The rear seats offer adequate room for two average size adults but it was tight for our taller friends we took to lunch this week.

Engine & Fuel Mileage Specs

The all-new 3.5-liter V6 uses an Atkinson cycle with VVT-iW (Variable Valve Timing with Intelligent Wider Intake) and D-4S direct and port fuel injection. EPA-estimated fuel economy is 18/23 city/highway and 20 combined mpg for a 4X4 with the automatic transmission.

Driving Dynamics

We drove the new TRD Off Road on an ideal trail just west of Denver near Morrison. It was a good place to test the Tacoma’s off-road capability. The road turns from pavement to dirt and then a trail appears – and that’s when our afternoon of fun started. The Bilstein shocks handled the rough road with ease as we navigated up the mountain trail. The road turns uphill and a short steep climb requires us to slip the TRD Off Road into low range. A turn of the range-select knob on the dash to 4Lo quickly puts the truck into low range and an indicator lights up for confirmation. 

Toyota Tacoma

An overhead knob reveals the option for Multi-terrain Select and Crawl Control settings – each having five settings depending on the terrain. We chose “3” on the Crawl Control option allowing us to remove our feet from the pedals. The Toyota Tacoma crawled up the steep hill and we steered it to the top without issue.

We got to the top and did it again but going downhill this time, with the same steady and effortless results. For those looking for a true off-road pickup, the TRD Off Road is an ideal candidate to get you away from civilization. It’s made to excel on primitive trails and rugged terrain.

How does the TRD Off Road do on the highway and in the city? The ride is what you would expect from a vehicle with a serious off-road suspension. It’s a focused vehicle, so it isn’t the smoothest, most comfortable vehicle for the daily commute to town during the week or running errands on the weekend.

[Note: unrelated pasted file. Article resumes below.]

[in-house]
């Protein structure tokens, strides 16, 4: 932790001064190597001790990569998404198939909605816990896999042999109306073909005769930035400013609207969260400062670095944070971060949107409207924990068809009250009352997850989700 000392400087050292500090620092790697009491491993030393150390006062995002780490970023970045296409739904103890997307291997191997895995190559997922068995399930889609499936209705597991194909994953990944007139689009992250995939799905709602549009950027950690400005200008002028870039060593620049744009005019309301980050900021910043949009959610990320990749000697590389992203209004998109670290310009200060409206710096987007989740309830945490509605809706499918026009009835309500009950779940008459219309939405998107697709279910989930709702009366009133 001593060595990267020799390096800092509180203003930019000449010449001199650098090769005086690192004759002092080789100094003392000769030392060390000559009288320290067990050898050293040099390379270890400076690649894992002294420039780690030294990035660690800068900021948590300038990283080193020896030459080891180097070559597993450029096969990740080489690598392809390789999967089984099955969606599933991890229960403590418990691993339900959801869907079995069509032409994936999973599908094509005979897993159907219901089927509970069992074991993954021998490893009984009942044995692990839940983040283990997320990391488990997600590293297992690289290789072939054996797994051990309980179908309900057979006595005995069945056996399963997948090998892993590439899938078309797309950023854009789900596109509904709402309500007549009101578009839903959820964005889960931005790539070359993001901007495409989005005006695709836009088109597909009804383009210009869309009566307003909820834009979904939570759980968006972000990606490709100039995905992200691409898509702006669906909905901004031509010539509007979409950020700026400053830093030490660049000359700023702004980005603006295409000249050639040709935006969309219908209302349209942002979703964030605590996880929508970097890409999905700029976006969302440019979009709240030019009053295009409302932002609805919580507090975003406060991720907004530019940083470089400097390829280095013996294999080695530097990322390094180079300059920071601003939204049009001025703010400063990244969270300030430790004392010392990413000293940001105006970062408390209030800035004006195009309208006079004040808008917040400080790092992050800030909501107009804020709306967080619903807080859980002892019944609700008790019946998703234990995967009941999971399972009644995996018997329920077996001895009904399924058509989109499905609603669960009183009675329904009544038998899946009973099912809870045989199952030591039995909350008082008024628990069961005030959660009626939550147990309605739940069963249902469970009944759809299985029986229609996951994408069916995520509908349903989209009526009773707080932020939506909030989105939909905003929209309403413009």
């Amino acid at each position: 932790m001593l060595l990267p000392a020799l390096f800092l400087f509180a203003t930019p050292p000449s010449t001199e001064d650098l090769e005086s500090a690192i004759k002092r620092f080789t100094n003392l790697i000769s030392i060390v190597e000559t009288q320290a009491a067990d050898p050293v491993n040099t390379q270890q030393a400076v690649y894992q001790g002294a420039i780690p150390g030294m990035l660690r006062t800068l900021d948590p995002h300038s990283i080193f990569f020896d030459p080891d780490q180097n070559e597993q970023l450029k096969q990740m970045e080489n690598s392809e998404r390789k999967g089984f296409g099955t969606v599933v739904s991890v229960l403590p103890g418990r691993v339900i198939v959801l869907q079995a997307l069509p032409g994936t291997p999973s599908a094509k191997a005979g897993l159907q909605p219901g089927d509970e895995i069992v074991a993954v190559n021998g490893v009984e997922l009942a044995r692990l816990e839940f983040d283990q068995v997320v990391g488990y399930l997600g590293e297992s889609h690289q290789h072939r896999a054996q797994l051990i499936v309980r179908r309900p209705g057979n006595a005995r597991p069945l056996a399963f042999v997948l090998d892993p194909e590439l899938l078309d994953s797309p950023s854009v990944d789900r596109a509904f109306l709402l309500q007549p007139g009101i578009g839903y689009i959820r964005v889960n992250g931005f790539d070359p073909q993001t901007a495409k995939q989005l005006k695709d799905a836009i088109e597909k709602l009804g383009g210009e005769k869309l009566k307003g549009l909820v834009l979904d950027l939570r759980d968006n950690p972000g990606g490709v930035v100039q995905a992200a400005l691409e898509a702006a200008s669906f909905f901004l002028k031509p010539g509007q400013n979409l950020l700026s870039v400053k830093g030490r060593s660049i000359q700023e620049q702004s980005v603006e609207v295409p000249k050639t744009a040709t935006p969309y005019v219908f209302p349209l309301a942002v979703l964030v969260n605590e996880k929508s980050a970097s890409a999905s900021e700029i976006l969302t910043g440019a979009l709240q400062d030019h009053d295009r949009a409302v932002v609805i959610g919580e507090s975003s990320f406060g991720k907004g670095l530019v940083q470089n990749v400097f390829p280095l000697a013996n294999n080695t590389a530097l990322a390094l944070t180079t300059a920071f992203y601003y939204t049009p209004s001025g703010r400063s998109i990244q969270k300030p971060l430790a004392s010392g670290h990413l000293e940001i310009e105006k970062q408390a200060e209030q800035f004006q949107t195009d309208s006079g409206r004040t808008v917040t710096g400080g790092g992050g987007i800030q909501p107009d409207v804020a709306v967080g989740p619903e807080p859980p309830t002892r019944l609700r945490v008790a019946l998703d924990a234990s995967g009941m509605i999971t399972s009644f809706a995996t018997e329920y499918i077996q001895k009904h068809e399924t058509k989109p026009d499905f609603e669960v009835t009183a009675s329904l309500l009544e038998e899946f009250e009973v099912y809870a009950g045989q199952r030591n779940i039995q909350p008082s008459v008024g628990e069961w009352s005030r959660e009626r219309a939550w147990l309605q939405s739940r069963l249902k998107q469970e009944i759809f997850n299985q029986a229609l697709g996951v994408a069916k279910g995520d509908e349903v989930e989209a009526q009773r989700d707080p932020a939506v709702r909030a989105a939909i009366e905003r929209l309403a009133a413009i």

On the road and around town, the ride has the feel of a truck built to take on rugged terrain.

Conclusion

The 2016 Toyota Tacoma TRD Off-Road is a purpose-built vehicle designed to take on the roughest terrain. If you are a driver who routinely needs a pickup to haul dirt bikes over a rock-strewn boulder field or tow a boat around a river bank to get to a pristine fishing hole, this is an ideal truck. As an everyday vehicle? The TRD Off Road might be a bit to rough.

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*Denis Flierl has invested over 25 years in the automotive industry in a variety of roles. Follow his work on Twitter: @CarReviewGuy

About The Author

Denis Flierl has over twenty five years combined auto industry and automotive journalism experience that he brings to Automoblog readers. Over the thirteen years that he owned an automotive business, he worked directly with every major car brand in the auto industry and became familiar with all makes and models of cars. His passion for cars led him to spend the last twelve years in automotive journalism where he brings all that experience to his readers as he writes about the auto industry and the latest test cars he drives.